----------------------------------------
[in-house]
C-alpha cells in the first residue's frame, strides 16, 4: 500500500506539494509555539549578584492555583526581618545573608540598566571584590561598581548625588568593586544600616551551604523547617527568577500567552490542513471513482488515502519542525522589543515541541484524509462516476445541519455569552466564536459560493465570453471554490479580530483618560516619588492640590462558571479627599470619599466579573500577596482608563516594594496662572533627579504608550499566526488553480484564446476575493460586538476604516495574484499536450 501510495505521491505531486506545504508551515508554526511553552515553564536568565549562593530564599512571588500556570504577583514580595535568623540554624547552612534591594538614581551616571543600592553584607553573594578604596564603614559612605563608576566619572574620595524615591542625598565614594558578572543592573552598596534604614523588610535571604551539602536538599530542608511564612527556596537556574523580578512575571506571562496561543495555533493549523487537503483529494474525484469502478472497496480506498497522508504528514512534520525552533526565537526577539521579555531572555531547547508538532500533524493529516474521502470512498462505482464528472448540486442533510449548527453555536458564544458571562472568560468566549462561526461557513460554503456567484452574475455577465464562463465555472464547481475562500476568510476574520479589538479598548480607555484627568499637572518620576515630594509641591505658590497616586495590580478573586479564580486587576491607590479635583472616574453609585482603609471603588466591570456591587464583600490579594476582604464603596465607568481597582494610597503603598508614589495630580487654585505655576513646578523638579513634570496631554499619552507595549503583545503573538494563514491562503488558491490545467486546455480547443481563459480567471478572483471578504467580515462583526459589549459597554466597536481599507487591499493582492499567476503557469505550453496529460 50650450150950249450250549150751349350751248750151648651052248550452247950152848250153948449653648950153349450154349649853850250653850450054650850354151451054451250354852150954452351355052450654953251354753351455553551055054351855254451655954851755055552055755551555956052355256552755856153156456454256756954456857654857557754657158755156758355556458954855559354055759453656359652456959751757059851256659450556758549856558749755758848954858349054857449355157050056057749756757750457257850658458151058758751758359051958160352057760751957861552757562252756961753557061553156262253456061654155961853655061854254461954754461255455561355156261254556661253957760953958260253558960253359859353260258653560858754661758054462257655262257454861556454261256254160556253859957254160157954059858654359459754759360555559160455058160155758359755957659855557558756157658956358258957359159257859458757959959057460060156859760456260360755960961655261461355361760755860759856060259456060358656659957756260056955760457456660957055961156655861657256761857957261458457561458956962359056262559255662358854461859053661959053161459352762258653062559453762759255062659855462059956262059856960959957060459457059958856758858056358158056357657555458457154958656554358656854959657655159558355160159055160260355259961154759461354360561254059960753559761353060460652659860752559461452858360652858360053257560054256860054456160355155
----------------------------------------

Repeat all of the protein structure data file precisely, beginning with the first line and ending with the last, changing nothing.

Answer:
[in-house]
C-alpha cells in the first residue's frame, strides 16, 4: 500500500506539494509555539549578584492555583526581618545573608540598566571584590561598581548625588568593586544600616551551604523547617527568577500567552490542513471513482488515502519542525522589543515541541484524509462516476445541519455569552466564536459560493465570453471554490479580530483618560516619588492640590462558571479627599470619599466579573500577596482608563516594594496662572533627579504608550499566526488553480484564446476575493460586538476604516495574484499536450 501510495505521491505531486506545504508551515508554526511553552515553564536568565549562593530564599512571588500556570504577583514580595535568623540554624547552612534591594538614581551616571543600592553584607553573594578604596564603614559612605563608576566619572574620595524615591542625598565614594558578572543592573552598596534604614523588610535571604551539602536538599530542608511564612527556596537556574523580578512575571506571562496561543495555533493549523487537503483529494474525484469502478472497496480506498497522508504528514512534520525552533526565537526577539521579555531572555531547547508538532500533524493529516474521502470512498462505482464528472448540486442533510449548527453555536458564544458571562472568560468566549462561526461557513460554503456567484452574475455577465464562463465555472464547481475562500476568510476574520479589538479598548480607555484627568499637572518620576515630594509641591505658590497616586495590580478573586479564580486587576491607590479635583472616574453609585482603609471603588466591570456591587464583600490579594476582604464603596465607568481597582494610597503603598508614589495630580487654585505655576513646578523638579513634570496631554499619552507595549503583545503573538494563514491562503488558491490545467486546455480547443481563459480567471478572483471578504467580515462583526459589549459597554466597536481599507487591499493582492499567476503557469505550453496529460 50650450150950249450250549150751349350751248750151648651052248550452247950152848250153948449653648950153349450154349649853850250653850450054650850354151451054451250354852150954452351355052450654953251354753351455553551055054351855254451655954851755055552055755551555956052355256552755856153156456454256756954456857654857557754657158755156758355556458954855559354055759453656359652456959751757059851256659450556758549856558749755758848954858349054857449355157050056057749756757750457257850658458151058758751758359051958160352057760751957861552757562252756961753557061553156262253456061654155961853655061854254461954754461255455561355156261254556661253957760953958260253558960253359859353260258653560858754661758054462257655262257454861556454261256254160556253859957254160157954059858654359459754759360555559160455058160155758359755957659855557558756157658956358258957359159257859458757959959057460060156859760456260360755960961655261461355361760755860759856060259456060358656659957756260056955760457456660957055961156655861657256761857957261458457561458956962359056262559255662358854461859053661959053161459352762258653062559453762759255062659855462059956262059856960959957060459457059958856758858056358158056357657555458457154958656554358656854959657655159558355160159055160260355259961154759461354360561254059960753559761353060460652659860752559461452858360652858360053257560054256860054456160355155